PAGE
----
Edition de luxe: A collection of short stories
Last October, I wrote a Monday Musings post on writers-in-residence programs. The first one I listed, because I listed them alphabetically, was Accor Hotels MGallery Literary Collection. This is (or was?) a collaborative program with Melbourne’s The Wheeler Centre. Quoting what I wrote then, ‘it involved providing eight award-winning Australian writers with a short residence in one of Accor’s boutique MGallery hotels and commissioning those authors to write a short story which will be published in a book which will be “presented exclusively to guests at MGallery Hotels”.’ Well, it just so happens that this weekend we are staying in one of these hotels, and what did I find but the book of short stories titled Edition de luxe: A collection of short stories inspired by our hotels. Woo hoo!
It’s a nicely presented little book, with, for each writer, a brief bio, their short story, a brief history of the hotel plus that hotel’s special appeal, photographs, and a “memorable moment” describing something you might be able to enjoy if you stayed at the hotel. This is marketing after all, in addition to offering the treat of a bit of support to writers. The marketing bit comes to the fore when you look at the table of contents. It lists the title of the story, and the name of the hotel at (or about) which it was written, but NOT the name of the writer! Harumph. I’m always irritated when names of authors are not given due recognition in listings.
So, without further ado, I’m going to name the writers, 6 women and 2 men, who appear in the book. They are:
- Favel Parrett (“Gold”)
- Graeme Simsion (“Slideshow”)
- Chris Flynn (“The prophecy, 1931”)
- Robyn Annear (“Batman’s Hill lives”)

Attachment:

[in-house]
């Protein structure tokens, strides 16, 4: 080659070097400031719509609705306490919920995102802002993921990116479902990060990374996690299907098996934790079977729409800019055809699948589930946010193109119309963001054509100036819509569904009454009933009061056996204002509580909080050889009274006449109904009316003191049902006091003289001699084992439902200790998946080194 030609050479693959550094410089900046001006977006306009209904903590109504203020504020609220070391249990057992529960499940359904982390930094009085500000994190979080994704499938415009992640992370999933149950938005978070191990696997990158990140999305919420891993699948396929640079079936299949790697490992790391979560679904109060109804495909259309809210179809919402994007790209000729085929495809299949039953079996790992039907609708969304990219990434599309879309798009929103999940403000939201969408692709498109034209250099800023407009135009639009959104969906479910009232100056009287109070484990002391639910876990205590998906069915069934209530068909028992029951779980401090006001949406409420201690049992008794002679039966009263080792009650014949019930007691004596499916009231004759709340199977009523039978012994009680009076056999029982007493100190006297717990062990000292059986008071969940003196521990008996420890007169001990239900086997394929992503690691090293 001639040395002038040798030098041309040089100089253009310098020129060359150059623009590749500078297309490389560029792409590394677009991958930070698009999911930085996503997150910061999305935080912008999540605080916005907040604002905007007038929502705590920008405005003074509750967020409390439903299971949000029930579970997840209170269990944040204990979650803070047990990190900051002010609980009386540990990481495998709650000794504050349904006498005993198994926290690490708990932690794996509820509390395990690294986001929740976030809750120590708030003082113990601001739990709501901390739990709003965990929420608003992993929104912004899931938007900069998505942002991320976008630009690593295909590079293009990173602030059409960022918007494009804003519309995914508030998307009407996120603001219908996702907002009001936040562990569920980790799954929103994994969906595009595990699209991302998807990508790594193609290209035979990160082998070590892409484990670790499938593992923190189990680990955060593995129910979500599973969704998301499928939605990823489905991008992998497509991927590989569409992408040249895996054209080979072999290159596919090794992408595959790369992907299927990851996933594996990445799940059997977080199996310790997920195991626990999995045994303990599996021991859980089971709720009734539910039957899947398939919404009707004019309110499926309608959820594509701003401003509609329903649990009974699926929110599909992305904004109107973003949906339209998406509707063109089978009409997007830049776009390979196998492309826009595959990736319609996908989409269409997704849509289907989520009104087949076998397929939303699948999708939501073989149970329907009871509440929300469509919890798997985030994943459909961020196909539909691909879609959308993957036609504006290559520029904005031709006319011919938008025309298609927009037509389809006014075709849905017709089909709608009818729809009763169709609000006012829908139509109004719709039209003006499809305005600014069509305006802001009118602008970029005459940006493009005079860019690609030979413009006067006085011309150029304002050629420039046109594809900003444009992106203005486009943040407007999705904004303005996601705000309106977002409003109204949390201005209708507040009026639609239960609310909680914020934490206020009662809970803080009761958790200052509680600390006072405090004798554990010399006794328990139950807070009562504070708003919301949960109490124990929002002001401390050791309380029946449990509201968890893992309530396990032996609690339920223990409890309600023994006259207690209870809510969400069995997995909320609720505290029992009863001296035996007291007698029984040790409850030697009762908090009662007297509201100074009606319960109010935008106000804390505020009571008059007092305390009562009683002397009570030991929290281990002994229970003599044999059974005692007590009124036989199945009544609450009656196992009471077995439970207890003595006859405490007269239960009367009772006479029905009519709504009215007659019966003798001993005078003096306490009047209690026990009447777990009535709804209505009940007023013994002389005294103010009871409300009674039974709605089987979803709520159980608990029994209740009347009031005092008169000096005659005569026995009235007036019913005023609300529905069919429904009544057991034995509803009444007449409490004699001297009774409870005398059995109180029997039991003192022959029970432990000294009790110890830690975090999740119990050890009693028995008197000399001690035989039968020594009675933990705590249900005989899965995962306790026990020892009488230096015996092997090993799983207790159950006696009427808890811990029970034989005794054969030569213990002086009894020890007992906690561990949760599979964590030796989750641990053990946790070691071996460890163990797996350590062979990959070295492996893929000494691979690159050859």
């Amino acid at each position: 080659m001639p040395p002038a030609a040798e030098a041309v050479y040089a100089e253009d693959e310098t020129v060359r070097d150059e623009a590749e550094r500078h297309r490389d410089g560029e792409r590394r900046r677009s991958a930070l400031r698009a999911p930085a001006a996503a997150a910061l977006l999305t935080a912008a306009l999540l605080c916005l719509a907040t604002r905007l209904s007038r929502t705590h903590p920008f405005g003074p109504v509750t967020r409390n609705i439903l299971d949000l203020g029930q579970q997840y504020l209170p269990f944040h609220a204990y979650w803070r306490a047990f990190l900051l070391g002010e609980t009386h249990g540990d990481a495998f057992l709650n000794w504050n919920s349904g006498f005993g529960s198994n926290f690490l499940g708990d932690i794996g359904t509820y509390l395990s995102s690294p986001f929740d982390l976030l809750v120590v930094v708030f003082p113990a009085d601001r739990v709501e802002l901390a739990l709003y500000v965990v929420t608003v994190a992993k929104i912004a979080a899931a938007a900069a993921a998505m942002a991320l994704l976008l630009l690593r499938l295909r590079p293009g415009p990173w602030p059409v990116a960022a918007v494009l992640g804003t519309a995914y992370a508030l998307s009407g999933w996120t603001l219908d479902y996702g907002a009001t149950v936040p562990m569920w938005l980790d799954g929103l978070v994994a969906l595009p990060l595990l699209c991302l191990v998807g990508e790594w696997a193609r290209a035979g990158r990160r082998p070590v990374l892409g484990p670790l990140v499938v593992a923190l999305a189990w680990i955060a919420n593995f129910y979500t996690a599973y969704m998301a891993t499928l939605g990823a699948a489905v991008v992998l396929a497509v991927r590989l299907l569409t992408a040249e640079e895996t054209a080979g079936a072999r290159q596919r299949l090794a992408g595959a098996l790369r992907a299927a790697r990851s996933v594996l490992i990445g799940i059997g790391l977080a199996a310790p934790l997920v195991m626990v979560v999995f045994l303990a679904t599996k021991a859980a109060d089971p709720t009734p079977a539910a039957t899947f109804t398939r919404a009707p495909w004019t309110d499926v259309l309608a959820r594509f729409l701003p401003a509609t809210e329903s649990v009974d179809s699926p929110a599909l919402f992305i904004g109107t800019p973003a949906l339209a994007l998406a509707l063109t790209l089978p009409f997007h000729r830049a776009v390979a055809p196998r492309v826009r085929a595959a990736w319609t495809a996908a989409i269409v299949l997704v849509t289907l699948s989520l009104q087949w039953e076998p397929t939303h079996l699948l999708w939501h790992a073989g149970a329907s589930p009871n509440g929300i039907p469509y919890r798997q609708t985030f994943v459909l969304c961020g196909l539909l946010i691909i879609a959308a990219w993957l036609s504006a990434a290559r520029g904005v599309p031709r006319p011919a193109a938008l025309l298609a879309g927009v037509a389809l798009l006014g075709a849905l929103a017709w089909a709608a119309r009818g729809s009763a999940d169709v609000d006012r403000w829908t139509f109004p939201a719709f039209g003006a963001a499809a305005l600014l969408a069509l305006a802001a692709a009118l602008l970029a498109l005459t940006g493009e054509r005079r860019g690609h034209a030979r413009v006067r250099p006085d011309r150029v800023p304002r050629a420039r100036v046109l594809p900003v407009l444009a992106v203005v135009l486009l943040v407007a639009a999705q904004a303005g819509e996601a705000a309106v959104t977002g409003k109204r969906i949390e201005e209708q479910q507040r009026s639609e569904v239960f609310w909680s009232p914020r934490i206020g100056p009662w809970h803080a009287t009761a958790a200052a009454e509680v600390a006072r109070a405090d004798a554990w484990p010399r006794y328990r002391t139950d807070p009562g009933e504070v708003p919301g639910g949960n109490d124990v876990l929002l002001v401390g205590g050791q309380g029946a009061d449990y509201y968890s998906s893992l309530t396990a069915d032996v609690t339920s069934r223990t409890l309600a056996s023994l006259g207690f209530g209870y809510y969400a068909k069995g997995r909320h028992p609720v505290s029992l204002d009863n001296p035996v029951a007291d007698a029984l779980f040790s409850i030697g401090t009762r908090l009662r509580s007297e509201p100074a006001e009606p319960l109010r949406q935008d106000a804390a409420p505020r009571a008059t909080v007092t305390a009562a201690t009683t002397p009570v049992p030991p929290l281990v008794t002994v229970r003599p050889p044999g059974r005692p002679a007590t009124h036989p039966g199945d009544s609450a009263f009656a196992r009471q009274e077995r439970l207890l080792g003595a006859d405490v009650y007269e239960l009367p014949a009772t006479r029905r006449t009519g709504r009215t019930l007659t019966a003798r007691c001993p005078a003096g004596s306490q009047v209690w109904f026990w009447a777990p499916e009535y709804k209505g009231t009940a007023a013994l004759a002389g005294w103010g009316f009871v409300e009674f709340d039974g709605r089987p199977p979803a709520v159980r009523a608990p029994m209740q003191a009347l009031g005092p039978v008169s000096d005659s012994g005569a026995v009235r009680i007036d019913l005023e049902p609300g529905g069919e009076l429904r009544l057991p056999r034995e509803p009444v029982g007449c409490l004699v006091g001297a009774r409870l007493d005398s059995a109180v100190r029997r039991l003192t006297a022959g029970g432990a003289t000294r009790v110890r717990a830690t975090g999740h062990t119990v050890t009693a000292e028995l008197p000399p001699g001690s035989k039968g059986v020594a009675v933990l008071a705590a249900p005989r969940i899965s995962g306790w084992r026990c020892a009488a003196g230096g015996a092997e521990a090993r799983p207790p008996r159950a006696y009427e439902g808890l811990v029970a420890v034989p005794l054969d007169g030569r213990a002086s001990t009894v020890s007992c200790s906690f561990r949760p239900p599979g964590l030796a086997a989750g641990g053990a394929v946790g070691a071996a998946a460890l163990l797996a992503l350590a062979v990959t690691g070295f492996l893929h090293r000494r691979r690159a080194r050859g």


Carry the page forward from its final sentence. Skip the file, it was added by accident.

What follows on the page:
- Toni Jordan (“Like a kindness”)
- Debra Oswald (“Dog grooming”)
- Alison Croggon (“Hello”)
- Hannie Rayson (“Pip”)
I’ve read the stories – of course, otherwise I wouldn’t be writing this! They are all 2-3 pages, some fiction, some not. They probably, the fiction ones anyhow, qualify as flash fiction, depending on your definition.
The first story, Favel Parrett’s “Gold”, is a little mood piece about what she sees from the balcony of her room at Mount Lofty House, “her” hotel, naturally. It’s non-fiction, and I enjoyed her description of the end of the day:
Time is measured in light. Evening shadows begin to stretch over the valley. The gold moves further and further away towards the horizon, chased by the sun going down.
The fiction pieces vary in tone from the poignant or sad, like Graeme Simsion’s “Slideshow”, with its little surprise ending, and Alison Croggon’s more worrying “Hello”, to the more lightly humorous, like Chris Flynn’s “The prophecy, 1931” about Walter Lindrum (set in Melbourne’s Hotel Lindrum) and Hannie Rayson’s sperm-donor-inspired final story in the collection, “Pip”. Historian Robyn Annear explores Melbourne’s Batman’s Hill, razed in the 1860s to make way for the railway, in her story “Batman’s Hill lives”, and Toni Jordan, in the Blue Mountains, recounts a chance encounter, which may or may not be real but which makes a sweet story, in “Like a kindness”. But, perhaps, though it’s hard to choose, I most liked Debra Oswald’s “Dog grooming” with its tale of subversion and catharsis.
I won’t say more. These are little pieces, perfect for reading in a hotel at the end of a busy working or travelling day. Quality writers, thoughtful stories. I wonder what, if any, feedback Sofitel/Accor and the Wheeler Centre have had, how the writers found the experience, and whether the project will be repeated.